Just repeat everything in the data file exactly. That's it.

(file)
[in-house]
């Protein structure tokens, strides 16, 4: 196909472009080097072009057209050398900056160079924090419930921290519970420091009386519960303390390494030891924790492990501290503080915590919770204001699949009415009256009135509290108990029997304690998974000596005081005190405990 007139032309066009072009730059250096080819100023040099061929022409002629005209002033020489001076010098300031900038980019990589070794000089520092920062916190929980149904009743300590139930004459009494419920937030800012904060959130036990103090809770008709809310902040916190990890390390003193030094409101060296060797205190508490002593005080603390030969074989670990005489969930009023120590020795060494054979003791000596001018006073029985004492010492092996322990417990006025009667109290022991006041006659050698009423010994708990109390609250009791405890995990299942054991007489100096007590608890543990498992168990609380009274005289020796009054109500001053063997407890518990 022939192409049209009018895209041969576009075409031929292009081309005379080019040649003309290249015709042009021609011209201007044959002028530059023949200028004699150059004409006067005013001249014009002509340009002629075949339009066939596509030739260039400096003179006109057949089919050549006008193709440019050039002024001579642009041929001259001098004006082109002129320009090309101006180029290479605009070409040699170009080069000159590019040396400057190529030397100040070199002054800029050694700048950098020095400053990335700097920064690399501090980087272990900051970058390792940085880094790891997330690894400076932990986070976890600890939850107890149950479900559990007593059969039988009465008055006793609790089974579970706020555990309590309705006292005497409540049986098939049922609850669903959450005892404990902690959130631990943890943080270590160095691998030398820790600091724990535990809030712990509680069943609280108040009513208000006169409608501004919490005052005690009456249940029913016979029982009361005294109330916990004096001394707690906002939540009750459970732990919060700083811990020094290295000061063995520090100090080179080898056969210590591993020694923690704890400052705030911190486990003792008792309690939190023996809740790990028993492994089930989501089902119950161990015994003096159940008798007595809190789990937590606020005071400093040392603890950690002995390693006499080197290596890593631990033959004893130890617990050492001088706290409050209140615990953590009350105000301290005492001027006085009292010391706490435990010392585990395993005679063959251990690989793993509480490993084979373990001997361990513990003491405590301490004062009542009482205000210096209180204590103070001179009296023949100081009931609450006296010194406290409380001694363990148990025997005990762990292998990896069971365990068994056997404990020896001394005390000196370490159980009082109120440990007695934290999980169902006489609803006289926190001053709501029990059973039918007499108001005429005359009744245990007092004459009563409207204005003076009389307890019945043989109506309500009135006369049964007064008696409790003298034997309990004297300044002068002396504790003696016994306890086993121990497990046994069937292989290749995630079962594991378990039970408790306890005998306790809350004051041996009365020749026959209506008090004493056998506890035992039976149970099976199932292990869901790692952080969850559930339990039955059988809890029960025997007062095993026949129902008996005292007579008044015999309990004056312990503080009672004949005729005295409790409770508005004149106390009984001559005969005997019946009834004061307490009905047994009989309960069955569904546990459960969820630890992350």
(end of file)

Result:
[in-house]
């Protein structure tokens, strides 16, 4: 196909472009080097072009057209050398900056160079924090419930921290519970420091009386519960303390390494030891924790492990501290503080915590919770204001699949009415009256009135509290108990029997304690998974000596005081005190405990 007139032309066009072009730059250096080819100023040099061929022409002629005209002033020489001076010098300031900038980019990589070794000089520092920062916190929980149904009743300590139930004459009494419920937030800012904060959130036990103090809770008709809310902040916190990890390390003193030094409101060296060797205190508490002593005080603390030969074989670990005489969930009023120590020795060494054979003791000596001018006073029985004492010492092996322990417990006025009667109290022991006041006659050698009423010994708990109390609250009791405890995990299942054991007489100096007590608890543990498992168990609380009274005289020796009054109500001053063997407890518990 022939192409049209009018895209041969576009075409031929292009081309005379080019040649003309290249015709042009021609011209201007044959002028530059023949200028004699150059004409006067005013001249014009002509340009002629075949339009066939596509030739260039400096003179006109057949089919050549006008193709440019050039002024001579642009041929001259001098004006082109002129320009090309101006180029290479605009070409040699170009080069000159590019040396400057190529030397100040070199002054800029050694700048950098020095400053990335700097920064690399501090980087272990900051970058390792940085880094790891997330690894400076932990986070976890600890939850107890149950479900559990007593059969039988009465008055006793609790089974579970706020555990309590309705006292005497409540049986098939049922609850669903959450005892404990902690959130631990943890943080270590160095691998030398820790600091724990535990809030712990509680069943609280108040009513208000006169409608501004919490005052005690009456249940029913016979029982009361005294109330916990004096001394707690906002939540009750459970732990919060700083811990020094290295000061063995520090100090080179080898056969210590591993020694923690704890400052705030911190486990003792008792309690939190023996809740790990028993492994089930989501089902119950161990015994003096159940008798007595809190789990937590606020005071400093040392603890950690002995390693006499080197290596890593631990033959004893130890617990050492001088706290409050209140615990953590009350105000301290005492001027006085009292010391706490435990010392585990395993005679063959251990690989793993509480490993084979373990001997361990513990003491405590301490004062009542009482205000210096209180204590103070001179009296023949100081009931609450006296010194406290409380001694363990148990025997005990762990292998990896069971365990068994056997404990020896001394005390000196370490159980009082109120440990007695934290999980169902006489609803006289926190001053709501029990059973039918007499108001005429005359009744245990007092004459009563409207204005003076009389307890019945043989109506309500009135006369049964007064008696409790003298034997309990004297300044002068002396504790003696016994306890086993121990497990046994069937292989290749995630079962594991378990039970408790306890005998306790809350004051041996009365020749026959209506008090004493056998506890035992039976149970099976199932292990869901790692952080969850559930339990039955059988809890029960025997007062095993026949129902008996005292007579008044015999309990004056312990503080009672004949005729005295409790409770508005004149106390009984001559005969005997019946009834004061307490009905047994009989309960069955569904546990459960969820630890992350």